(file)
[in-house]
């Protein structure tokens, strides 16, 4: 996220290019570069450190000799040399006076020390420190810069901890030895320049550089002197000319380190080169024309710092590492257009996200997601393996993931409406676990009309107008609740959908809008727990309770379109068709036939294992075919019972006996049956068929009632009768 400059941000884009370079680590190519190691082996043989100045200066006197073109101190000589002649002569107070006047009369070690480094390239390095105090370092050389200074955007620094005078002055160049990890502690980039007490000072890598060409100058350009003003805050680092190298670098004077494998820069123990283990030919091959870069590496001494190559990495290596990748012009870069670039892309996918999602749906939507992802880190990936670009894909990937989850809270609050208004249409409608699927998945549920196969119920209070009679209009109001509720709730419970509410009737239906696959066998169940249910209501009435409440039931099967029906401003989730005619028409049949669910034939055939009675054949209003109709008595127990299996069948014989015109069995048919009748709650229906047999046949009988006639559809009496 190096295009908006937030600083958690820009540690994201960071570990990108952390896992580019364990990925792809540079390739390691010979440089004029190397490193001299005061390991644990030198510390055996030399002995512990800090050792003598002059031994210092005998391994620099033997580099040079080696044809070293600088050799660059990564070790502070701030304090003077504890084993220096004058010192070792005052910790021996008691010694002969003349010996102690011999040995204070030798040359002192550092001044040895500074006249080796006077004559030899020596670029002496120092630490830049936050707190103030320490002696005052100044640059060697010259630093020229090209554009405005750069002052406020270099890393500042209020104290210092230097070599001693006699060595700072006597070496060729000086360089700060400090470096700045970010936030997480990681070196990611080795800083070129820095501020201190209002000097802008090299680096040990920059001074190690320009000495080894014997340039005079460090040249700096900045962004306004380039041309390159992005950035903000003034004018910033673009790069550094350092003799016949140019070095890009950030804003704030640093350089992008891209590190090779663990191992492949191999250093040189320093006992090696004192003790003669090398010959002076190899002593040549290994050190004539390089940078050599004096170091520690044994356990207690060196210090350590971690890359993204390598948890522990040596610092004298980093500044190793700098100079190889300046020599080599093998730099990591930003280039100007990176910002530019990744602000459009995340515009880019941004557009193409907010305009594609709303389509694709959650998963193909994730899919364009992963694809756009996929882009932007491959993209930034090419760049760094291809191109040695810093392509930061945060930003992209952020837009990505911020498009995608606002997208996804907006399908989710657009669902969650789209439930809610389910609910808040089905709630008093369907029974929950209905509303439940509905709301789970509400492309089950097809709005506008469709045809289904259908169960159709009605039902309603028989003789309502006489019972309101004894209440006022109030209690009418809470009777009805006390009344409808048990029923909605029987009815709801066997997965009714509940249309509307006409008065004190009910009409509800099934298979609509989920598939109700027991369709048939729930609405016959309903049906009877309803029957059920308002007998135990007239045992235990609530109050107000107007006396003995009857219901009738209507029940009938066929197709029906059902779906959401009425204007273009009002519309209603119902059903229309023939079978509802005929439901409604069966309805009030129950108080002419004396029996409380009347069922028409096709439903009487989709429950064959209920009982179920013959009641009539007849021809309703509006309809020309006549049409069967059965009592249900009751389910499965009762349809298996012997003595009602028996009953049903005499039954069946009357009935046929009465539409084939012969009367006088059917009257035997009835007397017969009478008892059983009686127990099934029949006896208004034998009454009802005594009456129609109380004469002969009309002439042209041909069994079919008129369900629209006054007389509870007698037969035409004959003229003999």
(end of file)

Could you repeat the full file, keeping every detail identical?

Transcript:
[in-house]
């Protein structure tokens, strides 16, 4: 996220290019570069450190000799040399006076020390420190810069901890030895320049550089002197000319380190080169024309710092590492257009996200997601393996993931409406676990009309107008609740959908809008727990309770379109068709036939294992075919019972006996049956068929009632009768 400059941000884009370079680590190519190691082996043989100045200066006197073109101190000589002649002569107070006047009369070690480094390239390095105090370092050389200074955007620094005078002055160049990890502690980039007490000072890598060409100058350009003003805050680092190298670098004077494998820069123990283990030919091959870069590496001494190559990495290596990748012009870069670039892309996918999602749906939507992802880190990936670009894909990937989850809270609050208004249409409608699927998945549920196969119920209070009679209009109001509720709730419970509410009737239906696959066998169940249910209501009435409440039931099967029906401003989730005619028409049949669910034939055939009675054949209003109709008595127990299996069948014989015109069995048919009748709650229906047999046949009988006639559809009496 190096295009908006937030600083958690820009540690994201960071570990990108952390896992580019364990990925792809540079390739390691010979440089004029190397490193001299005061390991644990030198510390055996030399002995512990800090050792003598002059031994210092005998391994620099033997580099040079080696044809070293600088050799660059990564070790502070701030304090003077504890084993220096004058010192070792005052910790021996008691010694002969003349010996102690011999040995204070030798040359002192550092001044040895500074006249080796006077004559030899020596670029002496120092630490830049936050707190103030320490002696005052100044640059060697010259630093020229090209554009405005750069002052406020270099890393500042209020104290210092230097070599001693006699060595700072006597070496060729000086360089700060400090470096700045970010936030997480990681070196990611080795800083070129820095501020201190209002000097802008090299680096040990920059001074190690320009000495080894014997340039005079460090040249700096900045962004306004380039041309390159992005950035903000003034004018910033673009790069550094350092003799016949140019070095890009950030804003704030640093350089992008891209590190090779663990191992492949191999250093040189320093006992090696004192003790003669090398010959002076190899002593040549290994050190004539390089940078050599004096170091520690044994356990207690060196210090350590971690890359993204390598948890522990040596610092004298980093500044190793700098100079190889300046020599080599093998730099990591930003280039100007990176910002530019990744602000459009995340515009880019941004557009193409907010305009594609709303389509694709959650998963193909994730899919364009992963694809756009996929882009932007491959993209930034090419760049760094291809191109040695810093392509930061945060930003992209952020837009990505911020498009995608606002997208996804907006399908989710657009669902969650789209439930809610389910609910808040089905709630008093369907029974929950209905509303439940509905709301789970509400492309089950097809709005506008469709045809289904259908169960159709009605039902309603028989003789309502006489019972309101004894209440006022109030209690009418809470009777009805006390009344409808048990029923909605029987009815709801066997997965009714509940249309509307006409008065004190009910009409509800099934298979609509989920598939109700027991369709048939729930609405016959309903049906009877309803029957059920308002007998135990007239045992235990609530109050107000107007006396003995009857219901009738209507029940009938066929197709029906059902779906959401009425204007273009009002519309209603119902059903229309023939079978509802005929439901409604069966309805009030129950108080002419004396029996409380009347069922028409096709439903009487989709429950064959209920009982179920013959009641009539007849021809309703509006309809020309006549049409069967059965009592249900009751389910499965009762349809298996012997003595009602028996009953049903005499039954069946009357009935046929009465539409084939012969009367006088059917009257035997009835007397017969009478008892059983009686127990099934029949006896208004034998009454009802005594009456129609109380004469002969009309002439042209041909069994079919008129369900629209006054007389509870007698037969035409004959003229003999």